A major survey from 1988-2010 in the US found that there was a significant increase in inactivity, weight and abdominal girth in men and women (23).
Another observational study compared women who watched more than three hours of TV per day to those who watched less than one hour per day.
The group that watched more TV had almost twice the risk of “severe abdominal obesity” compared to the group that watched less TV (24).
One study also suggests that inactivity contributes to the regain of belly fat after losing weight.
In this study, researchers reported that people who performed resistance or aerobic exercise for 1 year after losing weight were able to prevent abdominal fat regain, while those who did not exercise had a 25–38% increase in belly fat (25).
Bottom Line: Inactivity may promote an increase in belly fat. Resistance and aerobic exercise may prevent abdominal fat regain after weight loss.
High-protein diets make you feel full and satisfied, increase your metabolic rate and lead to a spontaneous reduction in calorie intake (26, 27).
In contrast, low protein intake may cause you to gain belly fat over the long term.
Several large observational studies suggest that people who consume the highest amount of protein are the least likely to have excess belly fat (28, 29, 30).
In addition, animal studies have found that a hormone known as neuropeptide Y(NPY) leads to increased appetite and promotes belly fat gain. Your levels of NPY increase when your protein intake is low (31, 32, 33).
Bottom Line: Low protein intake may drive hunger and belly fat gain. It may also increase the hunger hormone neuropeptide Y.
At puberty, the hormone estrogen signals the body to begin storing fat on the hips and thighs in preparation for a potential pregnancy. This subcutaneous fat isn’t harmful, although it can be extremely difficult to lose in some cases (34).
Menopause officially occurs one year after a woman has her last menstrual period.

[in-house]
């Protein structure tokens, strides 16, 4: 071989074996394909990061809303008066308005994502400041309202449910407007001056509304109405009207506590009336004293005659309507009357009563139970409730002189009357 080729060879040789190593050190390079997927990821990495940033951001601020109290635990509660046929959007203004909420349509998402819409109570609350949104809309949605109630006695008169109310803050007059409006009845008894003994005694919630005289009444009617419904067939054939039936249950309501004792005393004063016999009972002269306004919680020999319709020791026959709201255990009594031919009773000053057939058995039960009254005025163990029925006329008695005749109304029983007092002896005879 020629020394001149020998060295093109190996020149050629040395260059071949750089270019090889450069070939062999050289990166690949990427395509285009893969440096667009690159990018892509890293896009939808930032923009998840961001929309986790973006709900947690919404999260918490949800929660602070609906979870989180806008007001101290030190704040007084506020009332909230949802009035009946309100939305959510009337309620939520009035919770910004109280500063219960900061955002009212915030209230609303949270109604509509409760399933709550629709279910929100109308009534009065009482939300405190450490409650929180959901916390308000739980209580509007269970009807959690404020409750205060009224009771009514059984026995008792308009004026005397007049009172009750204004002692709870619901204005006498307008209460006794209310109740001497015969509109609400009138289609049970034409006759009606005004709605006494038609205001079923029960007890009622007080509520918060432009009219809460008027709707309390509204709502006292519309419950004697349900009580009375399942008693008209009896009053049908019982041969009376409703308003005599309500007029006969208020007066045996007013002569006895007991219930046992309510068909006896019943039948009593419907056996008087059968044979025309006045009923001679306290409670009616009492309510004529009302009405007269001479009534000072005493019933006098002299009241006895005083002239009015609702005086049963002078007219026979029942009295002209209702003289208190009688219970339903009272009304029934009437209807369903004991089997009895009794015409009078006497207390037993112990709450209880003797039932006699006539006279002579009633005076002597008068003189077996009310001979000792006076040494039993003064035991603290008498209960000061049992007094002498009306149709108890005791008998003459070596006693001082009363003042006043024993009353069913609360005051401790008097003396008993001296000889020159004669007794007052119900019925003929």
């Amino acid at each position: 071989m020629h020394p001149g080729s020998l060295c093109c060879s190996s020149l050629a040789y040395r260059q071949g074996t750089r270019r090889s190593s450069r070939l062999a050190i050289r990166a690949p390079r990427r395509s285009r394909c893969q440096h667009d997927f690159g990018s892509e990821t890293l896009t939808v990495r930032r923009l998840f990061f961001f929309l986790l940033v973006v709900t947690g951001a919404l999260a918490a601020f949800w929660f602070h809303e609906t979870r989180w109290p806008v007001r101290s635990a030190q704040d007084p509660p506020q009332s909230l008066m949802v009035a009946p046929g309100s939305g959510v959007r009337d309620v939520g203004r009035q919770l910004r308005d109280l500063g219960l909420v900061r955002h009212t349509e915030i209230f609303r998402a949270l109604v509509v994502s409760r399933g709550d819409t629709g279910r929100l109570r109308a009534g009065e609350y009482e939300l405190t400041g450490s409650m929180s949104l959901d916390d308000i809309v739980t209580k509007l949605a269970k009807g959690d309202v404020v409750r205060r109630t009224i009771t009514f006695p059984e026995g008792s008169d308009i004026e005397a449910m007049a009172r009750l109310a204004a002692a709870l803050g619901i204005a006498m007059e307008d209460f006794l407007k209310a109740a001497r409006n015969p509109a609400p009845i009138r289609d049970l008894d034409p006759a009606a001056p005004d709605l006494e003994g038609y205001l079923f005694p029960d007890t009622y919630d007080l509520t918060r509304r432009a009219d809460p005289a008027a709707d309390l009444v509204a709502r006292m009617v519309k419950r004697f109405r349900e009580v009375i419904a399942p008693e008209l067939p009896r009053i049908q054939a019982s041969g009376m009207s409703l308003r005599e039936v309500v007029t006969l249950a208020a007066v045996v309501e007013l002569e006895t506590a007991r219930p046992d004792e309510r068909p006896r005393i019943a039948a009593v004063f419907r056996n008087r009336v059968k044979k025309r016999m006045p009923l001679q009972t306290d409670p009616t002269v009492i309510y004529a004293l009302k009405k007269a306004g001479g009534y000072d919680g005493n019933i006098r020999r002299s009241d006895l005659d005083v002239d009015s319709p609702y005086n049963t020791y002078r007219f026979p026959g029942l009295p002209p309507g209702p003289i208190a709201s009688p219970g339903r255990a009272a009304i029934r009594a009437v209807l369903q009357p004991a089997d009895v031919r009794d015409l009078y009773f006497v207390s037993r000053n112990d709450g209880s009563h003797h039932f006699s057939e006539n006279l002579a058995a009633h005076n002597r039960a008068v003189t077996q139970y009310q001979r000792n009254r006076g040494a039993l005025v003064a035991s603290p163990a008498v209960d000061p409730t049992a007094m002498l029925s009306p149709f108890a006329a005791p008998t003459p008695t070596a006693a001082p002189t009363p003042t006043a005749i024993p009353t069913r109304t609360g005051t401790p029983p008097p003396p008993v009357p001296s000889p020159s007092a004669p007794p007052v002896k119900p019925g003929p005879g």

Around this time, her estrogen levels drop dramatically, causing fat to be stored in the abdomen, rather than on the hips and thighs (35, 36).
Some women gain more belly fat at this time than others. This may partly be due to genetics, as well as the age at which menopause starts. One study found that women who complete menopause at a younger age tend to gain less abdominal fat (37).
Bottom Line: Hormonal changes at menopause result in a shift in fat storage from the hips and thighs to visceral fat in the abdomen.
7. The Wrong Gut Bacteria
Hundreds of types of bacteria live in your gut, mainly in your colon. Some of these bacteria benefit health, while others can cause problems.
The bacteria in your gut are also known as your gut flora or microbiome. Gut health is important for maintaining a healthy immune system and avoiding disease.
An imbalance in gut bacteria increases your risk of developing type 2 diabetes, heart disease, cancer and other diseases (38).
There’s also some research suggesting that having an unhealthy balance of gut bacteria may promote weight gain, including abdominal fat.
Researchers have found that obese people tend to have greater numbers ofFirmicutes bacteria than people of normal weight. Studies suggest that these types of bacteria may increase the amount of calories that are absorbed from food (39, 40).
One animal study found that bacteria-free mice gained significantly more fat when they received fecal transplants of bacteria associated with obesity, compared with mice that received bacteria linked to leanness (40).